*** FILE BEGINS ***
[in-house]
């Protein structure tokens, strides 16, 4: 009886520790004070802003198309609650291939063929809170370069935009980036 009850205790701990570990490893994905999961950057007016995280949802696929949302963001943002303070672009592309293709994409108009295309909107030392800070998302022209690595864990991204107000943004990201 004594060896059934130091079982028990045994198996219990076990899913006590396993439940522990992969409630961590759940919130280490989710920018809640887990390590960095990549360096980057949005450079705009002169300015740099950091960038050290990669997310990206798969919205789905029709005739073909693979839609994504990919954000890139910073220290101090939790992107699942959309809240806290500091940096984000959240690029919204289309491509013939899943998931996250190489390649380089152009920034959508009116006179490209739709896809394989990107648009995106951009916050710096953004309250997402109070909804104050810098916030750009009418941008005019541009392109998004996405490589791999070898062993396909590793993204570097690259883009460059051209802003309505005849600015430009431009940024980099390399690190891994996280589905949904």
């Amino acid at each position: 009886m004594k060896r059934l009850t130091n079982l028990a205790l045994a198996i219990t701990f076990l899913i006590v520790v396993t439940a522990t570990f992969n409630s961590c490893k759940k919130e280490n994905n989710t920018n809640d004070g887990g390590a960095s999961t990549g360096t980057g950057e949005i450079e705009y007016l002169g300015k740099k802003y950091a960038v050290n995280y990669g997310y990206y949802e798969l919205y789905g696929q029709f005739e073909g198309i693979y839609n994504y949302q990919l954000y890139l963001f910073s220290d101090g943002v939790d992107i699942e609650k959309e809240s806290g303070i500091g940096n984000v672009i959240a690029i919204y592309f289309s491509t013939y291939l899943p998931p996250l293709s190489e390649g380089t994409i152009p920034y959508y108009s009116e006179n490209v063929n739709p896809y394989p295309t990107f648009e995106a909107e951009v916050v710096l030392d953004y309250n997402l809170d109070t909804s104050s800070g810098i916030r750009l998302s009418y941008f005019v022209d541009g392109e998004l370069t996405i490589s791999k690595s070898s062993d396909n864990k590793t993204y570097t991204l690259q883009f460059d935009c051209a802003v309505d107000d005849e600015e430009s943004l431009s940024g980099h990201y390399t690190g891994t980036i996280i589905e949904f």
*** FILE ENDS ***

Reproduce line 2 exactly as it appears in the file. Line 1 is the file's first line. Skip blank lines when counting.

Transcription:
């Protein structure tokens, strides 16, 4: 009886520790004070802003198309609650291939063929809170370069935009980036 009850205790701990570990490893994905999961950057007016995280949802696929949302963001943002303070672009592309293709994409108009295309909107030392800070998302022209690595864990991204107000943004990201 004594060896059934130091079982028990045994198996219990076990899913006590396993439940522990992969409630961590759940919130280490989710920018809640887990390590960095990549360096980057949005450079705009002169300015740099950091960038050290990669997310990206798969919205789905029709005739073909693979839609994504990919954000890139910073220290101090939790992107699942959309809240806290500091940096984000959240690029919204289309491509013939899943998931996250190489390649380089152009920034959508009116006179490209739709896809394989990107648009995106951009916050710096953004309250997402109070909804104050810098916030750009009418941008005019541009392109998004996405490589791999070898062993396909590793993204570097690259883009460059051209802003309505005849600015430009431009940024980099390399690190891994996280589905949904």